Kentucky Sports Betting Bill Dies on Final Day of Session

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Hopes for sports betting in Kentucky and the bill to that effect died Thursday, the final day of the 2022 legislative session. Despite support from both chambers and the governor, Kentucky has failed to legalize sports betting for the fourth consecutive year.

The next year will be even harder if the state lawmakers try again.

In a speech from the Senate floor on Thursday night, Senate Majority Leader Damon Thayer said that the sports betting bill lacked the votes to be approved. It was surprising as the upper chamber did not conduct a formal public vote on the sports betting measure.

House Bill 606 – sponsored by Rep. Adam Koenig – would have regulated retail and mobile sports wagering through casinos and racetracks, with an annual potential of 22.5 million in revenue for the state.

Besides legalizing statewide mobile and retail betting, HB 606 would have also regulated online poker and daily fantasy sports.

In March, the House approved the bill, allowing the senate four weeks to decide its fate.

What Happened on the Final Day?

Koenig used gambling language to gauge the possibility of the bill’s passage on the final day of the legislative session before it became apparent that the bill was dead for this year, and probably for the next.

HB 606 had cleared the House, 58-30, last month before Thayer – a supporter – moved it to a favorable committee Wednesday. He wanted “to give it a chance” on the final day of the session. But he had said that the measure would not move to the floor unless it had enough votes to pass.

The Kentucky GOP traditionally doesn’t vote on a measure unless there’s a consensus among themselves.

But before the lunch break, it became clear that HB 606 would not get approval in the upper chamber. The sources close to the development claim that the senators were only four votes shy of meeting the majority.

Thayer, who was visibly perturbed as he could be seen when he met during and after a meeting with reporters on the floor, reiterated his support for the Kentucky sports betting bill.

Sports Betting is “Natural” to Kentucky

Thayer told the reporters that he believed sports betting was a natural extension of Kentucky’s history and tradition of wagering on horses in the Bluegrass State.

Later that evening, when he took to the Senate floor, he said he was disappointed that they could not pass sports betting as they didn’t have the votes. But he expressed hope that they would be successful by next year.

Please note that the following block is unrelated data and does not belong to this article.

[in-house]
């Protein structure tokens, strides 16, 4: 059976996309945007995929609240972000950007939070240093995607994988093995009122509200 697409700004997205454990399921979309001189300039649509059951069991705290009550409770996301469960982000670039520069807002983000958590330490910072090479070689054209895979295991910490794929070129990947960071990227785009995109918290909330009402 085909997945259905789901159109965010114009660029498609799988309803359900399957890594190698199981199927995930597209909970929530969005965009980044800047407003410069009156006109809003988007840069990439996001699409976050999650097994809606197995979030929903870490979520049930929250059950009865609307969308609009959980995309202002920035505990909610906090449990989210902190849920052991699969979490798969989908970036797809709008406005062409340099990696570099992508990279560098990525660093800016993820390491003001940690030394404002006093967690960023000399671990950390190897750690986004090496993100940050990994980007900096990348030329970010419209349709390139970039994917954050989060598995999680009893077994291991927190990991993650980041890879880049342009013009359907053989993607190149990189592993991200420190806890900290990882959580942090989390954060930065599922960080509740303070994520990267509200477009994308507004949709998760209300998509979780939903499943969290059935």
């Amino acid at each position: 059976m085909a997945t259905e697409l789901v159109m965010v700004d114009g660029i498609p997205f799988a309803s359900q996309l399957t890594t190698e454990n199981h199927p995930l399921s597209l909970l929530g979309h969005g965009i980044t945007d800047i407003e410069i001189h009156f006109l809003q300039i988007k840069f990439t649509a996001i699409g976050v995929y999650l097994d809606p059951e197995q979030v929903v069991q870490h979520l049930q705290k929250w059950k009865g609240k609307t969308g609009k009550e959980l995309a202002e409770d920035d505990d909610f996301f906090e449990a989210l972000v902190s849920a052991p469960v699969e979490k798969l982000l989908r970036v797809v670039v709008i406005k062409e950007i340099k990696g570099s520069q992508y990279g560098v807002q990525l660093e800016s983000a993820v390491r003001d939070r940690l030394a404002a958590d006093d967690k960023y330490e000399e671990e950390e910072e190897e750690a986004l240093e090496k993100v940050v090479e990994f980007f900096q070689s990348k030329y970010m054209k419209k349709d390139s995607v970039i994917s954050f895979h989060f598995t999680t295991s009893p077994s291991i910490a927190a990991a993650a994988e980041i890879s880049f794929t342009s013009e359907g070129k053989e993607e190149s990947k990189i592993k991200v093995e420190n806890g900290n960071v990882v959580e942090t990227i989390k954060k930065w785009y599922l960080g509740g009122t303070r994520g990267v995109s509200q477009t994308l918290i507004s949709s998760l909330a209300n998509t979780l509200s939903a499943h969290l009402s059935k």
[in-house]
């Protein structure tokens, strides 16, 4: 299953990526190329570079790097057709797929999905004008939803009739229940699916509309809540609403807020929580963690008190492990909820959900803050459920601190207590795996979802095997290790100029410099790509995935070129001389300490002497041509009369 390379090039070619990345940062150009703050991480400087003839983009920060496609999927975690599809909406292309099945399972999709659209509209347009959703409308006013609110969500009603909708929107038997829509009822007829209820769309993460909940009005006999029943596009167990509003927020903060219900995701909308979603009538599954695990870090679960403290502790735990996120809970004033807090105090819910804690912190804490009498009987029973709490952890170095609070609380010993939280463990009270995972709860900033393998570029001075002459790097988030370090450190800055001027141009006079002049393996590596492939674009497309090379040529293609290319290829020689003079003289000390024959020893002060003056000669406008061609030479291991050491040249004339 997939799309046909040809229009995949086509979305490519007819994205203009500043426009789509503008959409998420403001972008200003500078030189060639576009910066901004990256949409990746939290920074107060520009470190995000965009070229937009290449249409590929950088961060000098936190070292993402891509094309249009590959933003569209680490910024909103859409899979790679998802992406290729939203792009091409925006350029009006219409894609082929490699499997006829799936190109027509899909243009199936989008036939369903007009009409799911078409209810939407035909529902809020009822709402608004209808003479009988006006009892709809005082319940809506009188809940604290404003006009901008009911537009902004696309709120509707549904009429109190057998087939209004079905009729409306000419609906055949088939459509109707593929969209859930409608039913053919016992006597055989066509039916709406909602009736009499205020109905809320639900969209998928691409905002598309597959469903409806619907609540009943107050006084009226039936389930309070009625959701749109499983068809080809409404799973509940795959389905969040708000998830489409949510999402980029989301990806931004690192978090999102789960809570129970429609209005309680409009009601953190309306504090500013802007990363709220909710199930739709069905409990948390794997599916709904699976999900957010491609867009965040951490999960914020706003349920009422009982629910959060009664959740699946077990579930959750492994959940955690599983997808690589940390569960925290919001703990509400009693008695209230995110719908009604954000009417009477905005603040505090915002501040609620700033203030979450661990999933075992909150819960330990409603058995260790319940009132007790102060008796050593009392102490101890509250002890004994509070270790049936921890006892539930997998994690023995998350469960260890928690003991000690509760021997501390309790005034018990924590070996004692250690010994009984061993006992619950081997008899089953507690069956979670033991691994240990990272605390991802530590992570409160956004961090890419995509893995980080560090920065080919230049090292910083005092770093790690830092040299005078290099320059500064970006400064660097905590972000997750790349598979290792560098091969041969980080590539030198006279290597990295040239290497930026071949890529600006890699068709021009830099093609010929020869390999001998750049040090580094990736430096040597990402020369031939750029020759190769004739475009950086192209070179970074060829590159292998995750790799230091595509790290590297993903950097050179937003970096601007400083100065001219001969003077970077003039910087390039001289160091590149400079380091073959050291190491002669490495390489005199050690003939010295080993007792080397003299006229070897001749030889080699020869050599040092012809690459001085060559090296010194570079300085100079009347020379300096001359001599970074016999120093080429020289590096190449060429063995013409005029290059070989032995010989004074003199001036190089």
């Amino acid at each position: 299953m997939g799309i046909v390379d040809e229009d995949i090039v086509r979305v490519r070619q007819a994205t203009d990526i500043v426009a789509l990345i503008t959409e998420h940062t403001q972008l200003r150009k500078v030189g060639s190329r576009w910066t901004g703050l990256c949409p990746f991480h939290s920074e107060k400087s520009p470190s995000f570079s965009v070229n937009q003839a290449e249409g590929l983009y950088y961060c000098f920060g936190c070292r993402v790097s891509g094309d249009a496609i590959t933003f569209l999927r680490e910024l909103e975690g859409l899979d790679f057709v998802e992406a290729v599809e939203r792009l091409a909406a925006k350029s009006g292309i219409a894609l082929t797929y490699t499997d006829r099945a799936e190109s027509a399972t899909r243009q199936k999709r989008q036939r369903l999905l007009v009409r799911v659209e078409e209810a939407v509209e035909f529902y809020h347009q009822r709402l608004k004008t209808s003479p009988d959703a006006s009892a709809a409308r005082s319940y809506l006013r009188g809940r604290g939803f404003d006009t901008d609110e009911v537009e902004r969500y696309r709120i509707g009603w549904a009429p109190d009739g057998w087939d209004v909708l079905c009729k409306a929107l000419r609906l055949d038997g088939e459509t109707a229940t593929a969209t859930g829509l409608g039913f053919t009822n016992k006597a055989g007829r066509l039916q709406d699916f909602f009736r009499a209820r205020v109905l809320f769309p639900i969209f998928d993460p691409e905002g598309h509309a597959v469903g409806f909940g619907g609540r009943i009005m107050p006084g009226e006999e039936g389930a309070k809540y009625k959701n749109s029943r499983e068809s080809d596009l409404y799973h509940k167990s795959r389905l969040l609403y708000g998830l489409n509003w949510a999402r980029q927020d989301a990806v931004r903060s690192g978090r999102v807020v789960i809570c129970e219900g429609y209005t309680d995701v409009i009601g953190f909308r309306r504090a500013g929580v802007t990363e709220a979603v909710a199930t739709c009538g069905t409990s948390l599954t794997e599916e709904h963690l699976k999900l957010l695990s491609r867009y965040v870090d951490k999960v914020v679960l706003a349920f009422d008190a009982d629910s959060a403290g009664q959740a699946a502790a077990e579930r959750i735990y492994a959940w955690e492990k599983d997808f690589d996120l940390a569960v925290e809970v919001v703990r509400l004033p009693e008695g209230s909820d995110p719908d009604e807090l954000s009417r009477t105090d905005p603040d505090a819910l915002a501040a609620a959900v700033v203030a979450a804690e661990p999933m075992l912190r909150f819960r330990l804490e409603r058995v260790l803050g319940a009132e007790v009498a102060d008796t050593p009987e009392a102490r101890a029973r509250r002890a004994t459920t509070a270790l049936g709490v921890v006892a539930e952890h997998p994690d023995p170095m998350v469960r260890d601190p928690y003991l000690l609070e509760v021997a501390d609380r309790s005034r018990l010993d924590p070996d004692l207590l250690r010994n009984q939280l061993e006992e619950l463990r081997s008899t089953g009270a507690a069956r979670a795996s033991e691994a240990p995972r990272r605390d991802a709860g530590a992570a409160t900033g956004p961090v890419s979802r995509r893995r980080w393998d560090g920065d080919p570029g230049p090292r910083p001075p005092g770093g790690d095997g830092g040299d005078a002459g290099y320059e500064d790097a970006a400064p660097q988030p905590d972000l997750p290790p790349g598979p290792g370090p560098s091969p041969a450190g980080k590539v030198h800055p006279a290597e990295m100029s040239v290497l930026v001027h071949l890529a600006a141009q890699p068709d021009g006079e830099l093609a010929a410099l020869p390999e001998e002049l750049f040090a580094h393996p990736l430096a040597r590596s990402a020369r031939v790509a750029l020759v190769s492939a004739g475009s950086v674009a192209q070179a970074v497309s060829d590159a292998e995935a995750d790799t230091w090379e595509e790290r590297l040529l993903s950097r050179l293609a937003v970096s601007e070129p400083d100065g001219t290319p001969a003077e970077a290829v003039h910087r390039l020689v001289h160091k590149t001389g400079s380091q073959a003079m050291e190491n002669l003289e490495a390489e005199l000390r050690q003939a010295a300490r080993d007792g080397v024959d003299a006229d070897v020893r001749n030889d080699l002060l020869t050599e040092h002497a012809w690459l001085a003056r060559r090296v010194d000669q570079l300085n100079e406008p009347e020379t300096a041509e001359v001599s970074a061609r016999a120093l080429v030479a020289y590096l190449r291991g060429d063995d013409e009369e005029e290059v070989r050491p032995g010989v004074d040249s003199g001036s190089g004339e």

“I will continue to advocate for us adding this to our betting menu,” Thayer said, believing they should allow the state residents to choose of their own free will, like all of the states bordering Kentucky that allow legal sports betting.

Why Could the Bill Not Get Through Kentucky Senate?

After clearing from the house, the sports betting legalization efforts in Kentucky died in the Senate Committee on Economic Development, Tourism, and Labor despite several attempts to onto the chamber floor for a vote.

On Wednesday, Sen. Whitney Westerfield introduced 17 amendments to the bill, making it almost impossible to pass the measure amid the final hours of this year’s session. The amendments would have required approval in the House again before returning to a Senate committee and then to a full chamber for the final vote.

Senate President Robert Stivers said he did not think the votes existed in the chamber to pass the sports betting bill.

If HB 606 had been approved, it would have required Gov. Andy Beshear to his consideration. The Democratic governor already supports the measure.

Thayer previously told the media that sports betting is opposed in rural areas of the state, which is also reflected in the senate, where Republicans outnumber Democrats 30-8.

What’s Next?

The Kentucky General Assembly’s inability to legalize sports betting at this year’s session, which ended Thursday on its 60th day, means the state residents cannot legally bet on sporting events in the state.

It should be noted here that betting on horse races is already legal in Kentucky – home of the annual Kentucky Derby.

The untiring Koenig will introduce another sports betting bill in the 2023 legislative session, hoping to outlast his opponents.

“For four years, I have been working on sports betting bill in the House, and I finally got it passed, and the Senate had it four weeks,” which were not enough, Koenig said.

Though lawmakers plan to bring another sports betting bill in 2023, the odd-numbered sessions in the Bluegrass State are limited to mere 30 days and require a three-fifths majority to approve bills.

It means that sports betting legalization is most likely to come until 2024.

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